ROTATION RULES FOR THE BACKYARD GARDEN

Pair of Yellow Summer Squash on the Plant

 

Is crop rotation necessary for a small backyard garden? It's definitely beneficial for large-scale farmers who are growing acres and acres of a particular crop, but does it matter for us folks who are just trying to grow our own food?

There are certainly different opinions on the value of rotation in a backyard garden. Some gardeners swear by companion planting and having more a greater diversity of vegetables in a given plot -- and there's definitely plenty of merit to that technique.

But there are also quite a few advantages to rotating specific vegetables around your garden if you have the space to do so. Space is the key word here. If you have a single 20'x20' garden plot, it might be tough to rotate things and you probably shouldn't worry about it too much. But if you have multiple plots or even multiple raised beds, you might consider rotation for the reasons listed below.

 

Glass Gem Corn Starting to Show Beautiful Kernel Colors

 

Our TOP 3 Reasons for Crop Rotation

1. Different Nutrient Needs Per Crop

Different vegetables have different nutrient needs. Things like corn, onions, and cabbage are heavy feeders and will require substantial amounts of nitrogen. On the other hand, root crops like carrots, beets, and parsnips will benefit from a balanced proportion of major nutrients with plenty of potassium and phosphorous.

As a result, we feel it's best to separate crops based on their specific nutrient needs. In the fall and winter garden, we try to plant all our root crops (carrots, beets, parsnips) in the same plot because they'll need the same nutrients. In our spring garden, we don't want to plant corn in a plot with something that doesn't need much nitrogen.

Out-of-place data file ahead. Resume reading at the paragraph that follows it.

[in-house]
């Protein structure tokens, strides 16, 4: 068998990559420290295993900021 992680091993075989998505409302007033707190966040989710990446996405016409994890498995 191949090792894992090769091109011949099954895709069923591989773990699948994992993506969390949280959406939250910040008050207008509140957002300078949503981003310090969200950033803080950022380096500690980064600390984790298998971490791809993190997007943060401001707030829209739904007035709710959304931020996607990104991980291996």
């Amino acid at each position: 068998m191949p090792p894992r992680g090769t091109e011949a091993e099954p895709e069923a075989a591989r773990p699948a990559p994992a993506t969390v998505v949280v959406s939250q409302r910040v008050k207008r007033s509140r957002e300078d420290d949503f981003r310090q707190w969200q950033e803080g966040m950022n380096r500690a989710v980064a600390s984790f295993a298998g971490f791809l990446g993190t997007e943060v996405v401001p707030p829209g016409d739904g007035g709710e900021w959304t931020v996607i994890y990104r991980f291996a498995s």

2. Pest and Disease Pressure

In addition to having different nutrient needs, certain crops are more susceptible to specific pests than others. Squash, cucumbers, watermelons, and pumpkins are prone to developing fungal issues like powdery mildew and downy mildew. They also tend to be easy targets for vine borers and squash bugs.

If we grow those pest-susceptible crops in the same place every year, we will be compounding those pest issues year after year. Insect eggs and fungal spores can overwinter in soils and become an immediate problem the following spring. And so not rotating these crops will tend to increase the pest pressure to the point where it's tough to grow those particular crops. But if we rotate those pest-susceptible vegetables, we make things much easier on ourselves.

3. Growth Habits

The last great reason to rotate has to do with the specific growth habit of the vegetables you're growing. Crops like pumpkins and watermelon like to sprawl along the ground and require lots of space, whereas crops like corn or okree grow upright and don't require much space per plant. If we plant a vining crop like watermelons in the same plot of corn, we're likely to have issues with the watermelon plants stifling the corn plants.

So it's a good practice to plant crops with similar growth habits in the same plot. Plant vining crops together and plant upright plants together. This will make your gardening much easier and you won't have to worry about one vegetable smothering another.

 

Short-Day Onions Starting to Grow After Transplanting

 

Our Top 4 Rules When Planning Our Garden

In addition to those three great reasons for rotating crops around our vegetable plots year after year, we also have several "rules" that we like to follow when planning our spring garden. These rules aren't absolute by any means and they may not apply to every gardener. But they do help us determine where we will be planting all of the vegetables amongst our 10 backyard garden plots.